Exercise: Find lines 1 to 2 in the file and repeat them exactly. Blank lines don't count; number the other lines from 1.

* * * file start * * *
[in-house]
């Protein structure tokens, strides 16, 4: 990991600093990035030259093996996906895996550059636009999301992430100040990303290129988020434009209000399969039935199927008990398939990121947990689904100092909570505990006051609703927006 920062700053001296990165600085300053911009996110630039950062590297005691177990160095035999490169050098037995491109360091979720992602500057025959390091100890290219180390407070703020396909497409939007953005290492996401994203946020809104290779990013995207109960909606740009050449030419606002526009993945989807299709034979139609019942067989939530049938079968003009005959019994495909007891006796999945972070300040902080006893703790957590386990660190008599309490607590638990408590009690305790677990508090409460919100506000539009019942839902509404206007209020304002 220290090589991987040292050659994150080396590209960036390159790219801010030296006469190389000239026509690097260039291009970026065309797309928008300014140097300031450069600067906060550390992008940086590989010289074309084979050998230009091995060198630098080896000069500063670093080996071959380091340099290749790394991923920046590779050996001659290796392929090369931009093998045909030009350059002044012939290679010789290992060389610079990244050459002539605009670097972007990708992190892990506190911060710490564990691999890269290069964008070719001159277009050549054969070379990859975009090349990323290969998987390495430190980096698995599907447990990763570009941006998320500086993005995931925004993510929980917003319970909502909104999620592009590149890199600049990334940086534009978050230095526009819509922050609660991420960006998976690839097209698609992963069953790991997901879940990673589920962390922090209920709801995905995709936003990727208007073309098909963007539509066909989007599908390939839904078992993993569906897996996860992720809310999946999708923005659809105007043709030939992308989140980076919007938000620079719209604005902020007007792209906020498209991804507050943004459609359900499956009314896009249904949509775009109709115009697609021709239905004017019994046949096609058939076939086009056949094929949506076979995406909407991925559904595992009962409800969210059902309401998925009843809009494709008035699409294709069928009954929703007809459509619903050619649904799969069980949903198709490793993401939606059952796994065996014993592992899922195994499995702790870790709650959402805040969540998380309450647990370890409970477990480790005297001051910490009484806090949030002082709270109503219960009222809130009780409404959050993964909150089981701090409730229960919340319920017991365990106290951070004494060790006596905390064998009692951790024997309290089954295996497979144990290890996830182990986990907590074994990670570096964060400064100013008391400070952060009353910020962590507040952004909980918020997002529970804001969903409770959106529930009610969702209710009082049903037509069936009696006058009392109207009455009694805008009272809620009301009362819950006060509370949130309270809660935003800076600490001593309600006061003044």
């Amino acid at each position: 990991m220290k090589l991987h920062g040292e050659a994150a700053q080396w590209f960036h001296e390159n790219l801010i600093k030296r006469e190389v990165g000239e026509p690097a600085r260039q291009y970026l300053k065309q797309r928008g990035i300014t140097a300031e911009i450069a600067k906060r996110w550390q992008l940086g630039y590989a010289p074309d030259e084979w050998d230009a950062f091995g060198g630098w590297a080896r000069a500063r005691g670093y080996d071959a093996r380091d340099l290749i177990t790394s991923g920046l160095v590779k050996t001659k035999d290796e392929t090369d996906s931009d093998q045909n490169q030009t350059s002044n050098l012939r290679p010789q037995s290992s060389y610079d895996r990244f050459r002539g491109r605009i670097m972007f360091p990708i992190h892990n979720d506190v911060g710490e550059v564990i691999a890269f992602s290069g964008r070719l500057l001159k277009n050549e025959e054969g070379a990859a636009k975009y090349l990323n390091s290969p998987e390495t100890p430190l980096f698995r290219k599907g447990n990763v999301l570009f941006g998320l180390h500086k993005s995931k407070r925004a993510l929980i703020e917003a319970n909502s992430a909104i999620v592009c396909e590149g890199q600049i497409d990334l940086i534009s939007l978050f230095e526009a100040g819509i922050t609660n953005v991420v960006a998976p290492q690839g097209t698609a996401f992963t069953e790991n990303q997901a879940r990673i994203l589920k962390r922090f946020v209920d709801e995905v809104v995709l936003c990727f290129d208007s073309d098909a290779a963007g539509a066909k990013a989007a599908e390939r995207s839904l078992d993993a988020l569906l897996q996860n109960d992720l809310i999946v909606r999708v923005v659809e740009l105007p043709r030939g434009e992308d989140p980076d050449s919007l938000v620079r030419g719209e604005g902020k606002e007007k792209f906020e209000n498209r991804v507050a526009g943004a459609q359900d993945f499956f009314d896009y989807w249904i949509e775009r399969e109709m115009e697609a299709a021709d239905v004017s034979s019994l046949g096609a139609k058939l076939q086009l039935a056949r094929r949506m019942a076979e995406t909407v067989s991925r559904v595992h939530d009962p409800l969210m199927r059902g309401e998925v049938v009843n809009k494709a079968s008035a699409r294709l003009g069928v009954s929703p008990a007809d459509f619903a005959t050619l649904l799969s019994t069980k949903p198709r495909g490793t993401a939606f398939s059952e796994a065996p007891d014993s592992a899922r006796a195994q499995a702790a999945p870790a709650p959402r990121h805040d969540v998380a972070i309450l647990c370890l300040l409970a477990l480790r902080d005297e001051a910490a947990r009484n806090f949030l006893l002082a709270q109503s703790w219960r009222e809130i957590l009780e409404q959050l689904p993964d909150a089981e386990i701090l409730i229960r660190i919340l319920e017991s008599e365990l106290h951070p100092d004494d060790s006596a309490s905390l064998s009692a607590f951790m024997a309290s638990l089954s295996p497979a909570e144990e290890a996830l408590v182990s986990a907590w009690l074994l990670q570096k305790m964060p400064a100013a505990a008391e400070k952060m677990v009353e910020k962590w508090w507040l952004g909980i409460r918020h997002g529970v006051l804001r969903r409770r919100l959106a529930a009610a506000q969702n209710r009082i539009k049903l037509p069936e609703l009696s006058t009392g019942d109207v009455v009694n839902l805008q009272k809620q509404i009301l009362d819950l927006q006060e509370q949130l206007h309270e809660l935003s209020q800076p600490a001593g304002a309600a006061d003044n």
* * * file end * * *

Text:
[in-house]
């Protein structure tokens, strides 16, 4: 990991600093990035030259093996996906895996550059636009999301992430100040990303290129988020434009209000399969039935199927008990398939990121947990689904100092909570505990006051609703927006 920062700053001296990165600085300053911009996110630039950062590297005691177990160095035999490169050098037995491109360091979720992602500057025959390091100890290219180390407070703020396909497409939007953005290492996401994203946020809104290779990013995207109960909606740009050449030419606002526009993945989807299709034979139609019942067989939530049938079968003009005959019994495909007891006796999945972070300040902080006893703790957590386990660190008599309490607590638990408590009690305790677990508090409460919100506000539009019942839902509404206007209020304002 220290090589991987040292050659994150080396590209960036390159790219801010030296006469190389000239026509690097260039291009970026065309797309928008300014140097300031450069600067906060550390992008940086590989010289074309084979050998230009091995060198630098080896000069500063670093080996071959380091340099290749790394991923920046590779050996001659290796392929090369931009093998045909030009350059002044012939290679010789290992060389610079990244050459002539605009670097972007990708992190892990506190911060710490564990691999890269290069964008070719001159277009050549054969070379990859975009090349990323290969998987390495430190980096698995599907447990990763570009941006998320500086993005995931925004993510929980917003319970909502909104999620592009590149890199600049990334940086534009978050230095526009819509922050609660991420960006998976690839097209698609992963069953790991997901879940990673589920962390922090209920709801995905995709936003990727208007073309098909963007539509066909989007599908390939839904078992993993569906897996996860992720809310999946999708923005659809105007043709030939992308989140980076919007938000620079719209604005902020007007792209906020498209991804507050943004459609359900499956009314896009249904949509775009109709115009697609021709239905004017019994046949096609058939076939086009056949094929949506076979995406909407991925559904595992009962409800969210059902309401998925009843809009494709008035699409294709069928009954929703007809459509619903050619649904799969069980949903198709490793993401939606059952796994065996014993592992899922195994499995702790870790709650959402805040969540998380309450647990370890409970477990480790005297001051910490009484806090949030002082709270109503219960009222809130009780409404959050993964909150089981701090409730229960919340319920017991365990106290951070004494060790006596905390064998009692951790024997309290089954295996497979144990290890996830182990986990907590074994990670570096964060400064100013008391400070952060009353910020962590507040952004909980918020997002529970804001969903409770959106529930009610969702209710009082049903037509069936009696006058009392109207009455009694805008009272809620009301009362819950006060509370949130309270809660935003800076600490001593309600006061003044």